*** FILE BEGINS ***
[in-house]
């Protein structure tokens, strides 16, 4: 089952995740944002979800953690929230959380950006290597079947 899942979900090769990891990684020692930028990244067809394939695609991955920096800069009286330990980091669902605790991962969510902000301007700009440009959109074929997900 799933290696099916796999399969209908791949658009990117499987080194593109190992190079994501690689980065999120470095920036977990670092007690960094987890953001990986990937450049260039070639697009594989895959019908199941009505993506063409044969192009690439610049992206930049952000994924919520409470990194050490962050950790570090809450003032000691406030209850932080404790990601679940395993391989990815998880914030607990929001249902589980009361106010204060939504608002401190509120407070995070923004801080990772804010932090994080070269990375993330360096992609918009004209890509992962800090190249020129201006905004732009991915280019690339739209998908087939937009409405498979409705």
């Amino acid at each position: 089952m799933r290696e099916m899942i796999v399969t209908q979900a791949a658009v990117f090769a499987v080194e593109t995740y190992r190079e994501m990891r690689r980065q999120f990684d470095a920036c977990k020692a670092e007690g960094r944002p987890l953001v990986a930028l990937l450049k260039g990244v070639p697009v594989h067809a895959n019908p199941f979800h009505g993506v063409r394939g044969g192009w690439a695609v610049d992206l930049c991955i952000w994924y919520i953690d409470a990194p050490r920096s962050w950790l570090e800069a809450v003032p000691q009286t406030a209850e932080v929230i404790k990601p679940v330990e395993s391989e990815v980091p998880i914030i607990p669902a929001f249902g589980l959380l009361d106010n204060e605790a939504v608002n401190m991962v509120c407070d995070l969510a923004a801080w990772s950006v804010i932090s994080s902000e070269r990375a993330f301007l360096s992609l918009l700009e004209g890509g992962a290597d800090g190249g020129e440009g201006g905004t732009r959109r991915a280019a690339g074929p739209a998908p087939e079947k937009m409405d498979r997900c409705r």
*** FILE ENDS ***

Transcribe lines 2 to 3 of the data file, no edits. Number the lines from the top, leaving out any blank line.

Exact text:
């Protein structure tokens, strides 16, 4: 089952995740944002979800953690929230959380950006290597079947 899942979900090769990891990684020692930028990244067809394939695609991955920096800069009286330990980091669902605790991962969510902000301007700009440009959109074929997900 799933290696099916796999399969209908791949658009990117499987080194593109190992190079994501690689980065999120470095920036977990670092007690960094987890953001990986990937450049260039070639697009594989895959019908199941009505993506063409044969192009690439610049992206930049952000994924919520409470990194050490962050950790570090809450003032000691406030209850932080404790990601679940395993391989990815998880914030607990929001249902589980009361106010204060939504608002401190509120407070995070923004801080990772804010932090994080070269990375993330360096992609918009004209890509992962800090190249020129201006905004732009991915280019690339739209998908087939937009409405498979409705």
């Amino acid at each position: 089952m799933r290696e099916m899942i796999v399969t209908q979900a791949a658009v990117f090769a499987v080194e593109t995740y190992r190079e994501m990891r690689r980065q999120f990684d470095a920036c977990k020692a670092e007690g960094r944002p987890l953001v990986a930028l990937l450049k260039g990244v070639p697009v594989h067809a895959n019908p199941f979800h009505g993506v063409r394939g044969g192009w690439a695609v610049d992206l930049c991955i952000w994924y919520i953690d409470a990194p050490r920096s962050w950790l570090e800069a809450v003032p000691q009286t406030a209850e932080v929230i404790k990601p679940v330990e395993s391989e990815v980091p998880i914030i607990p669902a929001f249902g589980l959380l009361d106010n204060e605790a939504v608002n401190m991962v509120c407070d995070l969510a923004a801080w990772s950006v804010i932090s994080s902000e070269r990375a993330f301007l360096s992609l918009l700009e004209g890509g992962a290597d800090g190249g020129e440009g201006g905004t732009r959109r991915a280019a690339g074929p739209a998908p087939e079947k937009m409405d498979r997900c409705r």